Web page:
'Office Christmas Party' Review: Once Again, Kate McKinnon Transcends Mediocrity

By Dustin Rowles | Film | December 9, 2016 | Comments ()

By Dustin Rowles | Film | December 9, 2016 |


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Office Christmas Party is not a terrible comedy, but it’s not a great one, either. Unlike the last two Zack Galifianakis movies, Keeping Up with the Joneses and Masterminds, Office Christmas Party is a tolerable comedy. It’s an easy movie to watch and hard to dislike, but not good enough to recommend. It’s an airplane movie. It’s a time killer if you’re in a two-theater mall on a Saturday afternoon. It’s fine.

Much of the reason it rises to the level of fine is Kate McKinnon, who plays an obnoxious, rule-following HR Manager who — over the course of the movie — begins to awaken to her wild side. Her character is insufferable through the first half of the film, but by the last half hour, she is the best — and maybe only — real reason to watch. She’s a goddamn delight.

The premise is this (and for the purposes of this review, I’ll use real names instead of character names to reduce confusion): T.J. Miller runs a branch of a tech company that is struggling. His sister, Jennifer Aniston — the interim CEO of the company — threatens to shut down the branch and fire everyone if Miller can’t close a deal with a salesman with another company, Courtney B. Vance. All things being equal, Courtney B. Vance prefers a company with a better work culture. Miller, along with the branch manager, Jason Bateman, and the lead tech, Olivia Munn, decide to throw a huge rager to win the client’s business.



Rob Corddry plays an obnoxious customer service representative; Vanessa Bayer plays the mothering receptionist slash single mom; Randall Park plays an accountant with a babying fetish; Karan Soni plays a tech guy who hires a prostitute (pimped out by Jillian Bell) to prove to his douchebag friends that he has a girlfriend; and Veep’s Sam Richardson plays a straight-laced employee turned wild DJ.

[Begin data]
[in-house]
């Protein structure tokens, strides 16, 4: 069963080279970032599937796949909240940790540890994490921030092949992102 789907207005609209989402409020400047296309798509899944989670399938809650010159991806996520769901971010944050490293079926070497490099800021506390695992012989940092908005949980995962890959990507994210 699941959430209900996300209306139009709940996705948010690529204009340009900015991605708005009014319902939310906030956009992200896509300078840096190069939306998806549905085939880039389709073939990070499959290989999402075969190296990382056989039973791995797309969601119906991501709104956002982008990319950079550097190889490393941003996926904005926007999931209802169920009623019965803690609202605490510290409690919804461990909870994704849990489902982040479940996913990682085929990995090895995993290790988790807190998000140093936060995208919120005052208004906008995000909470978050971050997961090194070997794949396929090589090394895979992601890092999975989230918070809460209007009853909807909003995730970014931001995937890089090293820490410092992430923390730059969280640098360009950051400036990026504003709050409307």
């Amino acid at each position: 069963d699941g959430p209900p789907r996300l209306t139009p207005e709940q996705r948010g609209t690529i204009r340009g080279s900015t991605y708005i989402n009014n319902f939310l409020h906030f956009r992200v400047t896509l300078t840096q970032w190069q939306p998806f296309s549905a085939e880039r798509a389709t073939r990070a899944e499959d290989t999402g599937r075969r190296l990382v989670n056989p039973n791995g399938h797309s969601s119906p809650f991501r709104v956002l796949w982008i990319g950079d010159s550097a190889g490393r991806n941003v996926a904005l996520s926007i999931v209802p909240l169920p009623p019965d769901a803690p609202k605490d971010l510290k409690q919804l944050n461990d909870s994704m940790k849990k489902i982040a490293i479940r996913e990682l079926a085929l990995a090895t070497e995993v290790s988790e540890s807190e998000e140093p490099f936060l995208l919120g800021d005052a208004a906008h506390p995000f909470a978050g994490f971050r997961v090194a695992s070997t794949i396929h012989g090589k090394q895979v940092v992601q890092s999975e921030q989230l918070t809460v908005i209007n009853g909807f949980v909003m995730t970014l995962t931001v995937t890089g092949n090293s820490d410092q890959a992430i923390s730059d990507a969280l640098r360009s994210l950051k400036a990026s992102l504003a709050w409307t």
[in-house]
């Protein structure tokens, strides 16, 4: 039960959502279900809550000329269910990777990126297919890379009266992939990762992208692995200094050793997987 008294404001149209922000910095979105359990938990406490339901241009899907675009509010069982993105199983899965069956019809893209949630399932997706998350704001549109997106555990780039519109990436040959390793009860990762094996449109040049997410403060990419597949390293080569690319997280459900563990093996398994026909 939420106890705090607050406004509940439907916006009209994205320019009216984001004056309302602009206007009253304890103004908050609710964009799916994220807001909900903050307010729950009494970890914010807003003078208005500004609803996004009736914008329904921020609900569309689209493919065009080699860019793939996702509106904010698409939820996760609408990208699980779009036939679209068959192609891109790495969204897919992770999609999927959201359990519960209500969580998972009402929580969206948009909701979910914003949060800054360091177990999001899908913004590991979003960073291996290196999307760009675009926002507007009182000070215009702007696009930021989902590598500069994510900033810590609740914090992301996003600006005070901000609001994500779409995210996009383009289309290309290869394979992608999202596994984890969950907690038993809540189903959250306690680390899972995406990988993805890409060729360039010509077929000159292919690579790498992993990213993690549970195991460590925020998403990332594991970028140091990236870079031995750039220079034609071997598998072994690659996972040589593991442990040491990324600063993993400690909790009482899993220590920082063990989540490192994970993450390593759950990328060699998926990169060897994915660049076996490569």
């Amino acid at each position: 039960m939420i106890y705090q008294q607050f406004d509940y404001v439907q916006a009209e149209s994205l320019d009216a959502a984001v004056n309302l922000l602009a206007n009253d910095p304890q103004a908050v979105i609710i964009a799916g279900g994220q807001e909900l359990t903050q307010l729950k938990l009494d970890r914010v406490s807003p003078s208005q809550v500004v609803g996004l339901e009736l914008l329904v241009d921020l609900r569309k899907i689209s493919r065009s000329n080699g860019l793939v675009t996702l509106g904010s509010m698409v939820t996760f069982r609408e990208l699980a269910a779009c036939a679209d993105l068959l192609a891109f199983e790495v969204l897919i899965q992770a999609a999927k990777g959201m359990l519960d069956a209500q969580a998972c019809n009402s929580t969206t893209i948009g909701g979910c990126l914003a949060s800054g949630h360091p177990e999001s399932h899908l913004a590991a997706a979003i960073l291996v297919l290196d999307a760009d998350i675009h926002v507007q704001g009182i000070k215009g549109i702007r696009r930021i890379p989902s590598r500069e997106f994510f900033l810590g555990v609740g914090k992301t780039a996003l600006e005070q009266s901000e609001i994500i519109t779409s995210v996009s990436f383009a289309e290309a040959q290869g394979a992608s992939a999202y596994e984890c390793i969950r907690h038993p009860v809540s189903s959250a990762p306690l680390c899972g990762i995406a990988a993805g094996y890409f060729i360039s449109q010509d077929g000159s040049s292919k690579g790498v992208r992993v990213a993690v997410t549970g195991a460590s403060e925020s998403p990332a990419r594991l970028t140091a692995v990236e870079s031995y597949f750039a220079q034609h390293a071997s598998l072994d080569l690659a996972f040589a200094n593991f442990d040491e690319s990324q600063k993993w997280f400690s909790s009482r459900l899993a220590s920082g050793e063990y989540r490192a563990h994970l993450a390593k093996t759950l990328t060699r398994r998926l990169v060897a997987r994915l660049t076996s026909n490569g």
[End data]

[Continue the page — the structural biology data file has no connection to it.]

The first act is a slow-build toward a party that never seems to arrive, and once it does in the second act, it’s not as fun as we’d like it to be. The movie doesn’t gain much momentum during the party, either, and only begins to take off in the third act, after the party has failed and T.J. Miller heads off with Jillian Bell’s homicidal pimp, forcing McKinnon to take action and Aniston to show off her martial arts skills. Even then, save for McKinnon and Bell, it’s only pleasantly middling.

But it’s not a disaster. It’s not Sandlerian. It’s basically what we’ve come to expect from Jon Lucas and Scott Moore: It’s 21 and Over with older characters. It’s not as good as The Hangover but slightly better than its sequels. It’s about as good as their Bad Moms with McKinnon instead of Kathryn Hahn stealing the show, which is to say: Amiably diverting, thanks to a likable cast, but it’s never as funny as it needs to be.


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